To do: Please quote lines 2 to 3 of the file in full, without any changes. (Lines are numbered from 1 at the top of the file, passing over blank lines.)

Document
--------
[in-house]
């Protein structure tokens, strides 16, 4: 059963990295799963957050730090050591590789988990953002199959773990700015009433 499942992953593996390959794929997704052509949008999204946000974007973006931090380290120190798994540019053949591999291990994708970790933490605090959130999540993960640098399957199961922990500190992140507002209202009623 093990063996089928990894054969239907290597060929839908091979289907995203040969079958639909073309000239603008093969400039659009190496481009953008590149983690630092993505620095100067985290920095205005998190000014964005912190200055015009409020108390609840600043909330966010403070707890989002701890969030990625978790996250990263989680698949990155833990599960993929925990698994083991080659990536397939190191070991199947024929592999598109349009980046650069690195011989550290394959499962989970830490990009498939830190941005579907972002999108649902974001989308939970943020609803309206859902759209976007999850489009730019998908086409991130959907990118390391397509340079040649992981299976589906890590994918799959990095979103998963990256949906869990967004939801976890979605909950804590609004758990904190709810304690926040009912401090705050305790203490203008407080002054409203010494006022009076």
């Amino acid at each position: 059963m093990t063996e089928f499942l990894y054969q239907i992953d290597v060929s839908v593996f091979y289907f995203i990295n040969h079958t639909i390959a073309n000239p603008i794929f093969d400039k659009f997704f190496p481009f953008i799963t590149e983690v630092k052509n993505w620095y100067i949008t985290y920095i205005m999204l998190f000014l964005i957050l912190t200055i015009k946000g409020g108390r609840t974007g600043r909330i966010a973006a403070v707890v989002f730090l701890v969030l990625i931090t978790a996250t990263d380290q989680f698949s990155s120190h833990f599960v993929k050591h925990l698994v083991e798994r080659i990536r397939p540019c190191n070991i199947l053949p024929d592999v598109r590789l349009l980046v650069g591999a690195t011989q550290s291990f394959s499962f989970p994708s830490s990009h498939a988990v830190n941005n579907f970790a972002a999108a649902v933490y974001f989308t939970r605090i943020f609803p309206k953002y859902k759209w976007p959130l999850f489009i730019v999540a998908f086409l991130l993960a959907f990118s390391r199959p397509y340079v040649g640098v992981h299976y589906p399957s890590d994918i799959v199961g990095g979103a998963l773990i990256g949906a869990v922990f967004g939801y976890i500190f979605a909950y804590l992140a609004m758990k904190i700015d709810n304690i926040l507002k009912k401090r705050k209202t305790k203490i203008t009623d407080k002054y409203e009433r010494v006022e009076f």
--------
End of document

């Protein structure tokens, strides 16, 4: 059963990295799963957050730090050591590789988990953002199959773990700015009433 499942992953593996390959794929997704052509949008999204946000974007973006931090380290120190798994540019053949591999291990994708970790933490605090959130999540993960640098399957199961922990500190992140507002209202009623 093990063996089928990894054969239907290597060929839908091979289907995203040969079958639909073309000239603008093969400039659009190496481009953008590149983690630092993505620095100067985290920095205005998190000014964005912190200055015009409020108390609840600043909330966010403070707890989002701890969030990625978790996250990263989680698949990155833990599960993929925990698994083991080659990536397939190191070991199947024929592999598109349009980046650069690195011989550290394959499962989970830490990009498939830190941005579907972002999108649902974001989308939970943020609803309206859902759209976007999850489009730019998908086409991130959907990118390391397509340079040649992981299976589906890590994918799959990095979103998963990256949906869990967004939801976890979605909950804590609004758990904190709810304690926040009912401090705050305790203490203008407080002054409203010494006022009076």
């Amino acid at each position: 059963m093990t063996e089928f499942l990894y054969q239907i992953d290597v060929s839908v593996f091979y289907f995203i990295n040969h079958t639909i390959a073309n000239p603008i794929f093969d400039k659009f997704f190496p481009f953008i799963t590149e983690v630092k052509n993505w620095y100067i949008t985290y920095i205005m999204l998190f000014l964005i957050l912190t200055i015009k946000g409020g108390r609840t974007g600043r909330i966010a973006a403070v707890v989002f730090l701890v969030l990625i931090t978790a996250t990263d380290q989680f698949s990155s120190h833990f599960v993929k050591h925990l698994v083991e798994r080659i990536r397939p540019c190191n070991i199947l053949p024929d592999v598109r590789l349009l980046v650069g591999a690195t011989q550290s291990f394959s499962f989970p994708s830490s990009h498939a988990v830190n941005n579907f970790a972002a999108a649902v933490y974001f989308t939970r605090i943020f609803p309206k953002y859902k759209w976007p959130l999850f489009i730019v999540a998908f086409l991130l993960a959907f990118s390391r199959p397509y340079v040649g640098v992981h299976y589906p399957s890590d994918i799959v199961g990095g979103a998963l773990i990256g949906a869990v922990f967004g939801y976890i500190f979605a909950y804590l992140a609004m758990k904190i700015d709810n304690i926040l507002k009912k401090r705050k209202t305790k203490i203008t009623d407080k002054y409203e009433r010494v006022e009076f």